What might affect more people than the coronavirus? Unemployment in China
Cary Huang 8 hrs ago | South China Morning Post
The most-feared outcome of the economic fallout caused by the coronavirus pandemic
is mass lay-offs, as job creation and employment are key policy objectives for any government under any political system.This is all the more so for China’s ruling Communist Party
, as its legitimacy of rule is largely based on its capacity to deliver growth and raise people’s living standards under an undemocratic system.However, the leadership will soon have to deal with its most severe challenge as China inevitably faces record-breaking unemployment amid an unprecedented pandemic
.Even before the outbreak of Covid-19, the party was struggling to prevent the world’s second-largest economy
from spiralling into a slump – risking mass lay-offs – as it tangled with rising debt, cooling domestic demand and an escalating trade war with the United States
In the weeks before the outbreak, the Chinese authorities had made a flurry of announcements, including tax cuts and monetary policy loosening, to support small and medium-sized enterprises (SMEs) in an effort to curb fast-rising unemployment. Covid-19 has only poured more fuel on the fire of China’s burning labour market, as the pandemic had rendered at least 5 million people jobless in its first five weeks, according to official data. Beijing declared an all-out war against the disease only on January 23.
China’s official, though highly doubted, urban unemployment rate jumped to 6.2 per cent in February, the highest on record, according to the National Bureau of Statistics. That was up from 5.3 per cent in January and 5.2 per cent in December. The data, however, definitely underestimates the real joblessness picture, since it is based on the country’s 442.47 million urban workers and excludes about 300 million migrant workers, who are often more vulnerable to economic fluctuations.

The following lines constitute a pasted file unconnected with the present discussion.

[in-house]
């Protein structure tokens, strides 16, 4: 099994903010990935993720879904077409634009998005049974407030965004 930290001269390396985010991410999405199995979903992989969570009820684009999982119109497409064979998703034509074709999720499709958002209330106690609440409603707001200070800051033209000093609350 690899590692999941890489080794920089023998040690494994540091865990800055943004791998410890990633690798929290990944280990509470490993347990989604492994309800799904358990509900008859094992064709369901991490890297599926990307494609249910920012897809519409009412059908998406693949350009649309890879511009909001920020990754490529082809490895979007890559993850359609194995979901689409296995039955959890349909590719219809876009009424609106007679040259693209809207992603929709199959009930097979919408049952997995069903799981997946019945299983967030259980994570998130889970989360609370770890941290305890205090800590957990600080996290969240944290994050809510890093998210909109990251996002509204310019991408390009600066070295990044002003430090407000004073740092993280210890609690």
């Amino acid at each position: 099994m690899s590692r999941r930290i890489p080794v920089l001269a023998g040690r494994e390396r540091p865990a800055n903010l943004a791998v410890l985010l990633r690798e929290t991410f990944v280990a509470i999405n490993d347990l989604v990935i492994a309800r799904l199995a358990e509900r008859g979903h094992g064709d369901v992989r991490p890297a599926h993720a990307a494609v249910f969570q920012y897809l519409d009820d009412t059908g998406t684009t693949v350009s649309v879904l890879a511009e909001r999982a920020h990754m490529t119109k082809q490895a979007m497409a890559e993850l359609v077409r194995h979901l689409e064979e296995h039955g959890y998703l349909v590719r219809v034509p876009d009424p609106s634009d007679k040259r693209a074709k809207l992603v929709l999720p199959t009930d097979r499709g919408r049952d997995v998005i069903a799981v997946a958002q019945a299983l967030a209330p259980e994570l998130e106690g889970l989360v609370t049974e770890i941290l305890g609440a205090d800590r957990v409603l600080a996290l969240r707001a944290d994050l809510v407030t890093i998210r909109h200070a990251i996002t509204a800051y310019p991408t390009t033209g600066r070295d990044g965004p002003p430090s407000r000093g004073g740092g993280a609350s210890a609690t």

Even going by government statistics, the one percentage point jump from December to February suggests an additional 5 million people thrown out of work. If the official data of 6.2 per cent completely covered China’s total workforce of about 775 million, that jump suggests at least 48 million Chinese were unemployed at the end of February. But in practice, migrant workers often have a much higher unemployment rate than their better-educated urban peers.
Despite life in China largely returning to normal after the lifting of lockdowns, most economists believe the country’s unemployment rate is much higher than official data suggests, based on subway commuter statistics from urban areas. For instance, Liu Chenjie, chief economist at fund manager Upright Asset, suggested that as many as [b]200 million people might have lost their jobs or been underemployed due to the virus
The bigger challenge is that most job losses would have come from sectors in which large numbers of underprivileged and unskilled workers were employed. These mass lay-offs would have largely come from China’s millions of privately run SMEs, and the millions more micro businesses and self-employed people. The SME sector generates 90 per cent of employment in China, constitutes 80 per cent of its exports, and accounts for 70 per cent of its GDP.